Paolo Soleri, who died last month at 93, transformed the way people imagine cities of the future. You've probably seen some of his concepts without realizing it. He even built an experimental city in Arizona, called Arcosanti. We've got a gallery of his drawings and designs, some of which have never been online before.

With his Arcosanti workshops and classes, Soleri popularized the idea of "arcology," a cross between architecture and ecology. The idea was that cities should reflect both human aspirations as well as the shape and needs of the Earth's environment. Often, like the image you see above, he imagined arcologies would be partly underground, or built into natural geological features of the landscape.


His designs are intended to be flexible, sustainable and beautiful; they've influenced many urban planners, as well as artists and concept designers. If some of these images look familiar to you, it's because Soleri's visions became synonymous with "futuristic cities" — you see references to his work a lot in 1970s science fiction movies.

According to a release from Arcosanti:

Soleri’s exhibition in 1970 at the Corcoran Museum in Washington DC – and the concurrent publication of his landmark book, City in the Image of Man – changed forever the global conversation about urban planning on our living planet. His term, “Arcology” joining the words architecture and ecology to represent one whole system of understanding human life on the earth is meant to serve as the basis for that conversation.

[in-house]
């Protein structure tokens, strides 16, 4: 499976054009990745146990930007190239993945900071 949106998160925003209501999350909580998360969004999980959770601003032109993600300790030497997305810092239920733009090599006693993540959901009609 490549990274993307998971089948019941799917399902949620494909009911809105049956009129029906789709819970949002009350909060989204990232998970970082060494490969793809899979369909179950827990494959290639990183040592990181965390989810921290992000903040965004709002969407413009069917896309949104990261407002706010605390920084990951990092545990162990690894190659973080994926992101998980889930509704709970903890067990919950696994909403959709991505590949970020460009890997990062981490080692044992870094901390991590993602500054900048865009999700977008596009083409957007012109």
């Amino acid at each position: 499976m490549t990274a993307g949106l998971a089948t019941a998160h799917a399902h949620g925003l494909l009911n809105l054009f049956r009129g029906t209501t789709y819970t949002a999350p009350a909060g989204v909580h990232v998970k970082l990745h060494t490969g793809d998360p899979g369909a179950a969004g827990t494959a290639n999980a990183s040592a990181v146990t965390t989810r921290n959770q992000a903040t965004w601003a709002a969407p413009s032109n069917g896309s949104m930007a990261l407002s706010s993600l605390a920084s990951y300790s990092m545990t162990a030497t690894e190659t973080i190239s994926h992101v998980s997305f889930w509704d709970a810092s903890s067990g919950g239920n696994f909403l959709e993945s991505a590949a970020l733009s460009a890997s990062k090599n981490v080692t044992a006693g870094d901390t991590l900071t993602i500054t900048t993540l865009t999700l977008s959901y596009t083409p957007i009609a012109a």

Paolo Soleri’s ideas are embodied on the ground in the flowing forms of his architectural workshop Cosanti in Paradise Valley, (now an Arizona Historic Landmark) and in the continuing construction at Arcosanti, the urban laboratory on the high desert in central Arizona. There, to date over 7,000 students have participated in its construction. More than 50,000 architecture enthusiasts visit the site each year.

Soleri continued questioning and creating until his death. The theme of his last project, a series of collages entitled “Then and Now”, juxtaposed his own signature forms with illustrations of life from antiquity. In this project Paolo Soleri attempted to capture the critical notion that we are constantly building on the past, on the work of countless generations that have preceded us on the earth. Our own work - and Soleri’s work especially - put into this context, might be a seed that takes many more generations to mature and complete.

In Soleri's visions below, you can see his ideas taking shape and flowering into Arcosanti. He tries to reflect the history of how humans have built cities in the Americas, but always looks to the future. One day, our carbon-negative cities may look like arcologies. Or maybe they will be radically different — a transformation which is exactly the kind of thing Soleri would have loved.

Learn more about Soleri's work by visiting the Arcosanti website — or by visiting Arcosanti itself, which is just 100 km north of Phoenix, Arizona.

MESA CITY - Higher Learning Complex.
Photo Credit: Cosanti Foundation - Ivan Pintar

Photo Credit: Cosanti Foundation

Photo Credit: Cosanti Foundation

Image Credit: Cosanti Foundation

Image Credit: Cosanti Foundation

BABEL IID Arcology
Photo credit: Cosanti Foundation

Photo credit: Cosanti Foundation

Photo Credit: Ivan Pintar

INDIA VILLAGE. 2 Suns Arcology
Photo Credit: Cosanti Foundation

Original sketch of the “HYPERBUILDING”
Photo Credit: Cosanti Foundation

Original sketch of the “HYPERBUILDING”
Photo Credit: Cosanti Foundation

This image was lost some time after publication, but you can still view it here.

Photo Credit: Tomiaki Tamura

3D rendering - Youngsoo Kim

LEAN LINEAR CITY connected to the larger node of NUDGING SPACE Arcology.
3D rendering: Youngsoo Kim

3D Rendering: YoungSoo Kim

3D Rendering: Tomiaki Tamura

ARCOSANTI 5000 model
Photo Credit: Michael E. Brown

ARCOSANTI 5000 Section
Photo Credit: Jeff Manta